Review: Wars of the Roses: Bloodline, Conn Iggulden

I have reluctantly trudged my way through the first two books of this trilogy so despite misgivings, when I saw the third part on Netgalley, I capitulated.  Conn Iggulden is a well thought of historical novelist and his battle scenes are always choreographed with remarkable attention to detail, but he often lacks the human touch or indeed subtlety which has made Livi Michael’s series so enjoyable.  There is an early sign however that this novel will be slightly different however, when Iggulden acknowledges in his preface that he had found this novel difficult having recently lost his own father.  Given that several of his main protagonists are also recently bereaved – the Earl of Warwick of his father and the future Edward IV of his father Duke of York – there is a greater depth of feeling in this volume to its predecessors and I found myself drawn in as I had not been before.  This is not destined to be classic historical fiction, I will not be re-reading, but I did feel that the trilogy concluded on a far stronger note and left me wondering what he would have had befall his characters next.

Bloodline launches into the action directly after the deaths which came at the end of Trinity, with the Duke of York’s head being placed on a spike.  Iggulden has always had an eye for the gruesome, with the soldier observing that the Duke’s cold chin had grown bristles after death.  Flashing between the Lancastrian and Yorkist camps, Iggulden never quite seems to take a side, with both being shown to be fallible.  For me, the weakest point of the series has always been Derry Brewer, plain-spoken advisor to Margaret of Anjou.  He is an author proxy, speaking the ‘truth’ and being border-line omnipotent – he is essentially Ray Winstone.  Iggulden apparently created him with the thought that there must have been a driving force in the Lancastrian camp and that none of the known existing players appeared to fit the bill, so he created a jumped-up peasant who was of course lost to history and therefore a plausible creation.  But he just isn’t.  He wriggles free of every calamity with Houdini-like skill, he has a superb network of spies and agents and yet he still can’t keep Henry VI’s behind on the throne.  Derry’s all-knowing wisdom and earthy ways really wore thin for me – he was the Jar-Jar Binks of the franchise.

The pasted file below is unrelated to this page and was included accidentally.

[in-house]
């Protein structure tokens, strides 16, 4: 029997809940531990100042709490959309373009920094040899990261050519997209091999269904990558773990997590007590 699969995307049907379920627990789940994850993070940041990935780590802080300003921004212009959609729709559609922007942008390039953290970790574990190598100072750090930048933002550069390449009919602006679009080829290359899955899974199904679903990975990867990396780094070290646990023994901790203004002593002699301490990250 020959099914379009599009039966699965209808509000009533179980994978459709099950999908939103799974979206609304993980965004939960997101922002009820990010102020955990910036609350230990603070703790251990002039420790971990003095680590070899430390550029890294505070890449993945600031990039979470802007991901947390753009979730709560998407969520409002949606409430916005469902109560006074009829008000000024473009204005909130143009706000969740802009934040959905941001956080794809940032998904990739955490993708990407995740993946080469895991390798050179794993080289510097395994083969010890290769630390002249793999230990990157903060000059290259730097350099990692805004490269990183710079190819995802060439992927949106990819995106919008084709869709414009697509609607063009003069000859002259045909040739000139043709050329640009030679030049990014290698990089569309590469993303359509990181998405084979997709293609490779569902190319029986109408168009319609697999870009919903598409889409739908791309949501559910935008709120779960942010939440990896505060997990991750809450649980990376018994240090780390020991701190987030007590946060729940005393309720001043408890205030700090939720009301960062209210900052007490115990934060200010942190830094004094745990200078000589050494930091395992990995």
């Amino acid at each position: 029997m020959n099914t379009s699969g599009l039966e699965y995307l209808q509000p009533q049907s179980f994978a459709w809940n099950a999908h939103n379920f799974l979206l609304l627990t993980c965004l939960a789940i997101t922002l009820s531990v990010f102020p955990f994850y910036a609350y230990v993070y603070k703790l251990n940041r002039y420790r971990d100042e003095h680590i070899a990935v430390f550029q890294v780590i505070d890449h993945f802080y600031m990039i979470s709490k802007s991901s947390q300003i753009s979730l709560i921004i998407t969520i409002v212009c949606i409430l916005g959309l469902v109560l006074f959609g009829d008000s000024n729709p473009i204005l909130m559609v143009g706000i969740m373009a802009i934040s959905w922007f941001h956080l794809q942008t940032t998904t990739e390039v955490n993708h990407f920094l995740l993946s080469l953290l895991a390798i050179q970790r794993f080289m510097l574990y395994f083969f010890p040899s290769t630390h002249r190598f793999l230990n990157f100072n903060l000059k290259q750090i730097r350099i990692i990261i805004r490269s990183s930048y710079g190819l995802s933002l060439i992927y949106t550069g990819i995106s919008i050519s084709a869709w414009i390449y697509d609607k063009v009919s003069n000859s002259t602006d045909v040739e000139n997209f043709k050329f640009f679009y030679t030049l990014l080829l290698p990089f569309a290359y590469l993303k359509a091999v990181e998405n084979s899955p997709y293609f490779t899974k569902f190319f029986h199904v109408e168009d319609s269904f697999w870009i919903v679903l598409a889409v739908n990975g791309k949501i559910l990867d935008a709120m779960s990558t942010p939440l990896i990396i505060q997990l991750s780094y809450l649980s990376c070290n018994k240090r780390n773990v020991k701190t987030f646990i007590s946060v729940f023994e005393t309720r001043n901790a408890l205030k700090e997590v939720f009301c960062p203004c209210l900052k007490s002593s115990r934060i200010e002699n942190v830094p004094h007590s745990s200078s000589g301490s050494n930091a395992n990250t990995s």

The strength of Iggulden’s writing comes from his depictions of the relationships between men.  Warwick and Edward IV’s uneasy alliance crumbles into distrust but we can see their clashes in context and how their warring griefs create dissension of their own.  Iggulden’s Elizabeth Woodville is a scheming temptress, purring her poison into Edward’s ear – in short, a one-dimensional character – but the bonds of battle-forged brotherhood are far more fleshed-out.  Margaret of Anjou fares little better, as Derry Brewer’s character tends to muscle out any chances for her autonomy within the story.  There is less of a focus on battle scenes in Bloodline but this is still a world away from the frothy efforts of Gillipa Phregory.  Oddly, the series does not end with the final death of Henry VI, but rather with Warwick’s final betrayal.  It is a cliffhanger ending and seems slightly out of place; it would have been interesting to see the ultimate downfall of Derry Brewer but it seems that Iggulden could not bear to dispose of him.

I will not miss this series, I will not seek out Iggulden’s other works but I was glad to see some of the glimpsed potential of Stormbird come to fruition.  The Wars of the Roses has been recounted and retold and reinvented in so very many different ways and this is by no means the most creative but finally with Bloodline, Iggulden brought something fresh – his own grief. This seems to have led him to a far greater understanding of his characters who, before anything else, were young men who loved and lost their fathers and whose rage changed the fate of Britain.

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Bloodline by Conn Iggulden
Published by Penguin Books Limited (UK) on September 23rd 2015
Genres: Fiction, General, Historical, Political, War & Military
Pages: 420
ISBN: 9780718159887

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One thought on “Review: Wars of the Roses: Bloodline, Conn Iggulden

  1. I’ve really enjoyed Conn’s story telling, from the Mongolian plains to the forests of Gaul and currently the highs and lows of medieval England. Just finished the 3rd Roses book and something jumped out at me right at the end in a section given to describing the weapons of the day. Re the crossbow: “It was that slow and ponderous rate of fire that led to them being trampled by the impatient French cavalry at Agincourt.” Many years ago I read a book called ‘The Bowmen of England’ in which this particular event was said to have occurred at Crecy. Just wondering….
    Stephen Fry

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